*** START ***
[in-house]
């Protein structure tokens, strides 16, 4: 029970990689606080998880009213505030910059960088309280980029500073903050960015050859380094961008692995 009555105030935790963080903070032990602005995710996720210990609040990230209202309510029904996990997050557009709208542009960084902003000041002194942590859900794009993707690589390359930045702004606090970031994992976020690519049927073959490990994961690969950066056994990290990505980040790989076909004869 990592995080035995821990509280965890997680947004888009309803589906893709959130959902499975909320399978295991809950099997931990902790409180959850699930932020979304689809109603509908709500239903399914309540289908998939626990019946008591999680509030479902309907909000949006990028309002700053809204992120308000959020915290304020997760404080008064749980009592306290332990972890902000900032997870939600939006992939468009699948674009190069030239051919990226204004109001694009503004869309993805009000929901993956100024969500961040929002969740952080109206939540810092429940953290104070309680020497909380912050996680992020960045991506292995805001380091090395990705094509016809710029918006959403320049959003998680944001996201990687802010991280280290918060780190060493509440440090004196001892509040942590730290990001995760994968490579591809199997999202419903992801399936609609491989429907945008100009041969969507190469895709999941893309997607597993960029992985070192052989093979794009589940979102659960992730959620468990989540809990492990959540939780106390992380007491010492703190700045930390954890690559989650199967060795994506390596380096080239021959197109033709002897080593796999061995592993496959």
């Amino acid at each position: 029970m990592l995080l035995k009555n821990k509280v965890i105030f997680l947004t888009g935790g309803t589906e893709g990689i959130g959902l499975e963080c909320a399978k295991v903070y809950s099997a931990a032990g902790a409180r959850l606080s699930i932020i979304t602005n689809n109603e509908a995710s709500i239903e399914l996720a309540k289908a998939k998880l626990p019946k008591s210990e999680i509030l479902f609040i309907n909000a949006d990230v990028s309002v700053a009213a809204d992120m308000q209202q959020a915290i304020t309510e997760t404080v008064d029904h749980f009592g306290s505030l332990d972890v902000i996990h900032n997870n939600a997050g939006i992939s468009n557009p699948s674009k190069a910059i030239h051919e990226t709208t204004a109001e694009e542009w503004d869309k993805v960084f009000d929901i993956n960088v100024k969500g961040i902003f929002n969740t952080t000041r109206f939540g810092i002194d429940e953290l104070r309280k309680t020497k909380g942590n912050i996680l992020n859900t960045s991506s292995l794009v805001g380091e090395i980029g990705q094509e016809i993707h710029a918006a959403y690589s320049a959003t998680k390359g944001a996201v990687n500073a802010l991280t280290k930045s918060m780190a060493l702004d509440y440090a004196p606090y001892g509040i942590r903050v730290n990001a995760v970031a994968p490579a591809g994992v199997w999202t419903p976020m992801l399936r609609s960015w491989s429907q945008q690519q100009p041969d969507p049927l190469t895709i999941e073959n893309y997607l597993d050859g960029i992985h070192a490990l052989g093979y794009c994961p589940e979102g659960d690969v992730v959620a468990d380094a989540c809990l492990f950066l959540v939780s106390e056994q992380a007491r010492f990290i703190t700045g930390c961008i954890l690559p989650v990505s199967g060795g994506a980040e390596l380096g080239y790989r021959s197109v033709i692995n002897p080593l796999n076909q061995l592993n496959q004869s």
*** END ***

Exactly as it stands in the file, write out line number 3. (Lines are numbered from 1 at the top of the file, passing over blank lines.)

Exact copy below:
């Amino acid at each position: 029970m990592l995080l035995k009555n821990k509280v965890i105030f997680l947004t888009g935790g309803t589906e893709g990689i959130g959902l499975e963080c909320a399978k295991v903070y809950s099997a931990a032990g902790a409180r959850l606080s699930i932020i979304t602005n689809n109603e509908a995710s709500i239903e399914l996720a309540k289908a998939k998880l626990p019946k008591s210990e999680i509030l479902f609040i309907n909000a949006d990230v990028s309002v700053a009213a809204d992120m308000q209202q959020a915290i304020t309510e997760t404080v008064d029904h749980f009592g306290s505030l332990d972890v902000i996990h900032n997870n939600a997050g939006i992939s468009n557009p699948s674009k190069a910059i030239h051919e990226t709208t204004a109001e694009e542009w503004d869309k993805v960084f009000d929901i993956n960088v100024k969500g961040i902003f929002n969740t952080t000041r109206f939540g810092i002194d429940e953290l104070r309280k309680t020497k909380g942590n912050i996680l992020n859900t960045s991506s292995l794009v805001g380091e090395i980029g990705q094509e016809i993707h710029a918006a959403y690589s320049a959003t998680k390359g944001a996201v990687n500073a802010l991280t280290k930045s918060m780190a060493l702004d509440y440090a004196p606090y001892g509040i942590r903050v730290n990001a995760v970031a994968p490579a591809g994992v199997w999202t419903p976020m992801l399936r609609s960015w491989s429907q945008q690519q100009p041969d969507p049927l190469t895709i999941e073959n893309y997607l597993d050859g960029i992985h070192a490990l052989g093979y794009c994961p589940e979102g659960d690969v992730v959620a468990d380094a989540c809990l492990f950066l959540v939780s106390e056994q992380a007491r010492f990290i703190t700045g930390c961008i954890l690559p989650v990505s199967g060795g994506a980040e390596l380096g080239y790989r021959s197109v033709i692995n002897p080593l796999n076909q061995l592993n496959q004869s």